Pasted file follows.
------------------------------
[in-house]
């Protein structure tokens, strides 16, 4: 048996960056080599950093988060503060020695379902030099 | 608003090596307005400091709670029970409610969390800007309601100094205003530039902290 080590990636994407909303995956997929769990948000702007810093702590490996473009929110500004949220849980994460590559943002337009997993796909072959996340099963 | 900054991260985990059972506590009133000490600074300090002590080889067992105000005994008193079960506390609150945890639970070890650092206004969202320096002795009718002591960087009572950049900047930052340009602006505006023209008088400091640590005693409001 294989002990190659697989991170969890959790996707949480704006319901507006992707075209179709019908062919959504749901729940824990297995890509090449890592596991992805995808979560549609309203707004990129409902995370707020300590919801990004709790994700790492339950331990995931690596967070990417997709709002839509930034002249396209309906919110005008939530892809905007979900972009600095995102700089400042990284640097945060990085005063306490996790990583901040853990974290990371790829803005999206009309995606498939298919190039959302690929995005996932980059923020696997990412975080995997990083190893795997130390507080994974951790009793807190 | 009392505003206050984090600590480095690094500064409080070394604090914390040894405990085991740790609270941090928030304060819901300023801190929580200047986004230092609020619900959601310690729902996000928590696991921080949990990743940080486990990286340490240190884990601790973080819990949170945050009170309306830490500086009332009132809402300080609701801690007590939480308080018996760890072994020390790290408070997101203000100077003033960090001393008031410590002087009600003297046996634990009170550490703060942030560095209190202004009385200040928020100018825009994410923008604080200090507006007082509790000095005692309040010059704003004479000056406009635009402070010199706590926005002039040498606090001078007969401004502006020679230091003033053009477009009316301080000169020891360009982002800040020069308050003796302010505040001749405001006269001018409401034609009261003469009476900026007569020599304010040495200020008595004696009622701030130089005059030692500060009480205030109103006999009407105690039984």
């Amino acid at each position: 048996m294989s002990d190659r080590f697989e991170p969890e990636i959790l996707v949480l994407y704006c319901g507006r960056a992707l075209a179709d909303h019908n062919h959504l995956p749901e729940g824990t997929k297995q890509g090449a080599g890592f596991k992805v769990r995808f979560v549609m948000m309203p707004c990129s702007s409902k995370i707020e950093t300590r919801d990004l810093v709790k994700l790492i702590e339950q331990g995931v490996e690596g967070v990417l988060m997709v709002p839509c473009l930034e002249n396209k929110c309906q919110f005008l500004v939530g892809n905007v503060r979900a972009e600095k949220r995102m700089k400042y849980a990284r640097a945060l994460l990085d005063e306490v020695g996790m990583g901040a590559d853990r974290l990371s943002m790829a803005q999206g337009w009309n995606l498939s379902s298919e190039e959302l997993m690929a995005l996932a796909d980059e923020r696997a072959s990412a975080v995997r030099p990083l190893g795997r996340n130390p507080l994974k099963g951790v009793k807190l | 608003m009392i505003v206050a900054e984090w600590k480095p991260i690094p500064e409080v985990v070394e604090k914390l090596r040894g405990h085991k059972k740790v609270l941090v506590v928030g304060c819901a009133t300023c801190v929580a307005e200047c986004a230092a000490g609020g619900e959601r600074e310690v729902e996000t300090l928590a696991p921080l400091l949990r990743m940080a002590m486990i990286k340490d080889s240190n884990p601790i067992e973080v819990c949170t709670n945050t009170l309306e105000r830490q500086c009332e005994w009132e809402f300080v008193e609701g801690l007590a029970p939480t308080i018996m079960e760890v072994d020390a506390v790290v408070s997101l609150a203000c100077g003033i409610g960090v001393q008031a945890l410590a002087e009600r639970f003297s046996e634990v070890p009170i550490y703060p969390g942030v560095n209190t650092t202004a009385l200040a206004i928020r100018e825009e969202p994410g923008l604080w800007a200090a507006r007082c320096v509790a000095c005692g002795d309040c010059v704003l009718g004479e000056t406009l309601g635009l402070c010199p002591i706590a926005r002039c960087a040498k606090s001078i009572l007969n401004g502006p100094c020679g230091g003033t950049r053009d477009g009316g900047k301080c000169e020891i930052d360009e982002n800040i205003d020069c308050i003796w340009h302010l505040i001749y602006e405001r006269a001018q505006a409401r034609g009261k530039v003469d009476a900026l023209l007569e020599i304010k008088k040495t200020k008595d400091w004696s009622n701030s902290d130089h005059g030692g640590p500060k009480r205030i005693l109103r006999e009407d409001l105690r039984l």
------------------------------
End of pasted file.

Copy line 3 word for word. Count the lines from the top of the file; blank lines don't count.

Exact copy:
């Amino acid at each position: 048996m294989s002990d190659r080590f697989e991170p969890e990636i959790l996707v949480l994407y704006c319901g507006r960056a992707l075209a179709d909303h019908n062919h959504l995956p749901e729940g824990t997929k297995q890509g090449a080599g890592f596991k992805v769990r995808f979560v549609m948000m309203p707004c990129s702007s409902k995370i707020e950093t300590r919801d990004l810093v709790k994700l790492i702590e339950q331990g995931v490996e690596g967070v990417l988060m997709v709002p839509c473009l930034e002249n396209k929110c309906q919110f005008l500004v939530g892809n905007v503060r979900a972009e600095k949220r995102m700089k400042y849980a990284r640097a945060l994460l990085d005063e306490v020695g996790m990583g901040a590559d853990r974290l990371s943002m790829a803005q999206g337009w009309n995606l498939s379902s298919e190039e959302l997993m690929a995005l996932a796909d980059e923020r696997a072959s990412a975080v995997r030099p990083l190893g795997r996340n130390p507080l994974k099963g951790v009793k807190l | 608003m009392i505003v206050a900054e984090w600590k480095p991260i690094p500064e409080v985990v070394e604090k914390l090596r040894g405990h085991k059972k740790v609270l941090v506590v928030g304060c819901a009133t300023c801190v929580a307005e200047c986004a230092a000490g609020g619900e959601r600074e310690v729902e996000t300090l928590a696991p921080l400091l949990r990743m940080a002590m486990i990286k340490d080889s240190n884990p601790i067992e973080v819990c949170t709670n945050t009170l309306e105000r830490q500086c009332e005994w009132e809402f300080v008193e609701g801690l007590a029970p939480t308080i018996m079960e760890v072994d020390a506390v790290v408070s997101l609150a203000c100077g003033i409610g960090v001393q008031a945890l410590a002087e009600r639970f003297s046996e634990v070890p009170i550490y703060p969390g942030v560095n209190t650092t202004a009385l200040a206004i928020r100018e825009e969202p994410g923008l604080w800007a200090a507006r007082c320096v509790a000095c005692g002795d309040c010059v704003l009718g004479e000056t406009l309601g635009l402070c010199p002591i706590a926005r002039c960087a040498k606090s001078i009572l007969n401004g502006p100094c020679g230091g003033t950049r053009d477009g009316g900047k301080c000169e020891i930052d360009e982002n800040i205003d020069c308050i003796w340009h302010l505040i001749y602006e405001r006269a001018q505006a409401r034609g009261k530039v003469d009476a900026l023209l007569e020599i304010k008088k040495t200020k008595d400091w004696s009622n701030s902290d130089h005059g030692g640590p500060k009480r205030i005693l109103r006999e009407d409001l105690r039984l």